physiological changes in the pregnancy outlines of ... physiological changes in the pregnancy the...

Download Physiological Changes in the Pregnancy Outlines of ... Physiological Changes in the Pregnancy The physiological

Post on 05-Jun-2020




0 download

Embed Size (px)


  • Physiological Changes in the Pregnancy

    The physiological changes in pregnancy are aimed to maximize nutrition &oxygen

    to the developing fetus and help the maternal system adjust to the extra stress.

    Outlines of lectures(normal changes):



    Respiratory system

    Renal system




    Reproductive organs


    a- Volume :

    Maternal blood volume expands during pregnancy to allow adequate perfusion of

    vital organs, including the placenta and fetus, and to anticipate blood loss associated

    with delivery. Blood volume expansion results from an increase in both plasma

    volume and erythrocytes mass. Although more plasma than erythrocytes is usually

    added to the maternal circulation. The rapid expansion of blood volume begins at 6–8

    weeks gestation and plateaus at 32–34 weeks gestation( max 40% above the non

    pregnant level). This increase in the erythrocyte production is related to increase to

    plasma erythropoietin level. The mechanisms responsible for fluid retention and

  • changes in plasma volume are unclear. However, there is many factors may

    contribute to fluid retention:

    1- Sodium retention(3-4mmol/day) due to activation of renine-angiotonsine system.

    2- Resetting of osmostat. plasma osmolality decreases by about 10 mOsmol/kg.

    Whereas in the non-pregnant state such a decrease would be associated with a rapid

    diuresis in order to maintain volume homeostasis, the pregnant woman appears to

    tolerate this level of osmolality.

    3- ↓ Thirst threshold. so that pregnant women feel the urge to drink at a lower level of

    plasma osmolality than non-pregnant women.

    4-↓ Plasma oncotic pressure. Plasma oncotic pressure is mainly determined by albumin

    concentration, and this decreases by about 20 per cent during normal pregnancy to

    levels (28–37 g/L) that are considered abnormal outside pregnancy. This may

    contribute to develope peripheral oedema in pregnancy.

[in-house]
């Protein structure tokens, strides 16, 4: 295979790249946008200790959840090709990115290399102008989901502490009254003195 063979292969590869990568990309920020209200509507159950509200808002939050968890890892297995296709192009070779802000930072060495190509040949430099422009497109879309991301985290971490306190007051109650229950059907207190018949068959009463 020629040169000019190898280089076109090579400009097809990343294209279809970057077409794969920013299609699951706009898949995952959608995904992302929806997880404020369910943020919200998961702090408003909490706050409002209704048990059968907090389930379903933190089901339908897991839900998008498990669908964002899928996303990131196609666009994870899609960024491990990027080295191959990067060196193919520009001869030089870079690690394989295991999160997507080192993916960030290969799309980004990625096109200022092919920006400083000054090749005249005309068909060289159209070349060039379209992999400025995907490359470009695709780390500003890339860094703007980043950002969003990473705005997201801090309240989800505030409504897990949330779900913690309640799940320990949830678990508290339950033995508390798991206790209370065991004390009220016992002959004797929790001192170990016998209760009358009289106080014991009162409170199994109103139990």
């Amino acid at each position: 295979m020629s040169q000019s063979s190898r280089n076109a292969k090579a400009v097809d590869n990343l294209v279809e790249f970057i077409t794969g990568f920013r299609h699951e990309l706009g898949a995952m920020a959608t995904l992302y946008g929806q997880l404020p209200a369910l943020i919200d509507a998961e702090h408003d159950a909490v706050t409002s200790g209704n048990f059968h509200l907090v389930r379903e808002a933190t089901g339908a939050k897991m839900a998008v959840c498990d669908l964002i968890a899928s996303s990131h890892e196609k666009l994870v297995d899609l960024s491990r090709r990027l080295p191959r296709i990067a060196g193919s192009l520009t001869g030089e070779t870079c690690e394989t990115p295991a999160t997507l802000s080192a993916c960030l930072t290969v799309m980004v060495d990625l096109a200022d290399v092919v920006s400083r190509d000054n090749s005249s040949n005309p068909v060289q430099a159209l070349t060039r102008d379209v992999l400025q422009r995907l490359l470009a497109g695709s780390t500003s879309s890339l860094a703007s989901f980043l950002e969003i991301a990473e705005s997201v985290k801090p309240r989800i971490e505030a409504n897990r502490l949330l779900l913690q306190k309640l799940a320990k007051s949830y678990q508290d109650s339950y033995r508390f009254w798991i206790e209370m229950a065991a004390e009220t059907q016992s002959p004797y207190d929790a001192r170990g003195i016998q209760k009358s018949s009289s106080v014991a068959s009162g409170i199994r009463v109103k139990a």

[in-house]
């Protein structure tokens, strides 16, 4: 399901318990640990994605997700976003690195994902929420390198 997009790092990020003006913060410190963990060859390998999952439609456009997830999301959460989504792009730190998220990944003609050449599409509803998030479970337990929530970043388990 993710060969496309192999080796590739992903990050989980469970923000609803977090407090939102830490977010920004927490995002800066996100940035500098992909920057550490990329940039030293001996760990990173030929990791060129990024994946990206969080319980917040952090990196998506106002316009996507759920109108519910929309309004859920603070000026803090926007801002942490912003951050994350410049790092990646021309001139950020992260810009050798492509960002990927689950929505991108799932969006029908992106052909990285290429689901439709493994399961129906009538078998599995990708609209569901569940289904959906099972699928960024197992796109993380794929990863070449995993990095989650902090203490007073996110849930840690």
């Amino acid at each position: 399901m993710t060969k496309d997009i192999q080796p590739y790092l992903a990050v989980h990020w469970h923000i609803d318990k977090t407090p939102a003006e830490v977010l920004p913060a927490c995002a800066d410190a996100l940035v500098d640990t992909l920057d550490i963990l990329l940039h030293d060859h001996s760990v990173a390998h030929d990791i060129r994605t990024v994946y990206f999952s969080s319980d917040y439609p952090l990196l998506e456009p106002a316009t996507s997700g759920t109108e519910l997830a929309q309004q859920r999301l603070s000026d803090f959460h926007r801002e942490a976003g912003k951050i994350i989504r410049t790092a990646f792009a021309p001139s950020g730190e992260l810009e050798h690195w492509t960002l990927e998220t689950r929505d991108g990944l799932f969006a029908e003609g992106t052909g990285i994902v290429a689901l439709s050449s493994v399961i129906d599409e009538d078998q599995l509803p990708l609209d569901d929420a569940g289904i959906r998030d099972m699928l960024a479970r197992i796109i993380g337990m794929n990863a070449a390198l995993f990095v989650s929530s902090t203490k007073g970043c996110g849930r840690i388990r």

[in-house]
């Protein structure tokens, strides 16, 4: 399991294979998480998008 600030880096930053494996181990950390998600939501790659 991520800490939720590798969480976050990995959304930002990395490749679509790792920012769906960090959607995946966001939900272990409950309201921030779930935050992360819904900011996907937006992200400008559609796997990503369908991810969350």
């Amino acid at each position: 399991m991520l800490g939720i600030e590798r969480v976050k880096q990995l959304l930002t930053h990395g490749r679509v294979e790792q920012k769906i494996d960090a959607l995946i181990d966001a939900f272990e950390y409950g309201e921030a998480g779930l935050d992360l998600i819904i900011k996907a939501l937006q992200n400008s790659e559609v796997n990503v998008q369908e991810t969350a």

Consequences of fluid retention:

    • ↓ Haemoglobin concentration.(heamodilution) The larger increase of plasma volume

    relative to erythrocyte volume results in haemodilution and decreased in maternal

    heamoglobuline and hematocrite. mean Hg conc. in 1st and 3rd pregnancy is 10.5g/dl,

    in 2nd trimester is 11g/dl.

    • ↓ Haematocrit. Normal pregnancy heamatocrite (32-34)%

    • ↓ Serum albumin concentration.( heamodilution)

    • ↑ Stroke volume.

    • ↑ Renal blood flow.

    b-blood cells:

    -RBC count is decreased due to heamodilution

    -WBC count is increase This is mainly because of increases in the numbers of

    polymorphonuclear leukocytes, observed as early as 3 weeks gestation and especially

    marked postpartum.

  • -Platelets count unchanged ,their reactivity is increase while their survival is reduced

    in pregnancy. An increase in platelate count have been reported in 1st week



    Pregnancy is a hypercoagulable state, which returns to normal around 4 weeks after

    delivery. Changes in the haemostatic system are presumed to occur in preparation for

    delivery with placental separation. At term, around 500 mL of blood flows through the

    placental bed every minute. Without effective and rapid haemostasis, a woman could

    rapidly die from blood loss. Myometrial contractions first compress the blood vessels

    supplying the placental bed, followed by fibrin deposition over the placental site, with

    up to 10 per cent of circulating fibrinogen used up for this purpose.

    1-coagulation system:

    Almost all procoagulant factors, including factors VII, VIII, IX, X and XIIand

    fibrinogen, are increased during pregnancy. Fibrinogen is increased by 50 per cent,

    from a mean of 300 mg/dL in the non-pregnant state to a mean of 450 mg/dL in

    pregnancy. Levels of von Willebrand factor, which serves as a carrier for factor VIII

    and plays a role in platelet adhesion, also increase in pregnancy.

    2- anticoagulant system

    - Antithrombin III levels remain unchanged

    - protein S activity decreases

    - activated protein C resistance increase.

    3-fibrinolytic and anti fibrinolytic system

    -Plasminogen levels are increased during pregnancy, whereas levels

    of α2-antiplasmin are decreased.

    - Maternal plasma D-dimer concentration increases progressively from conception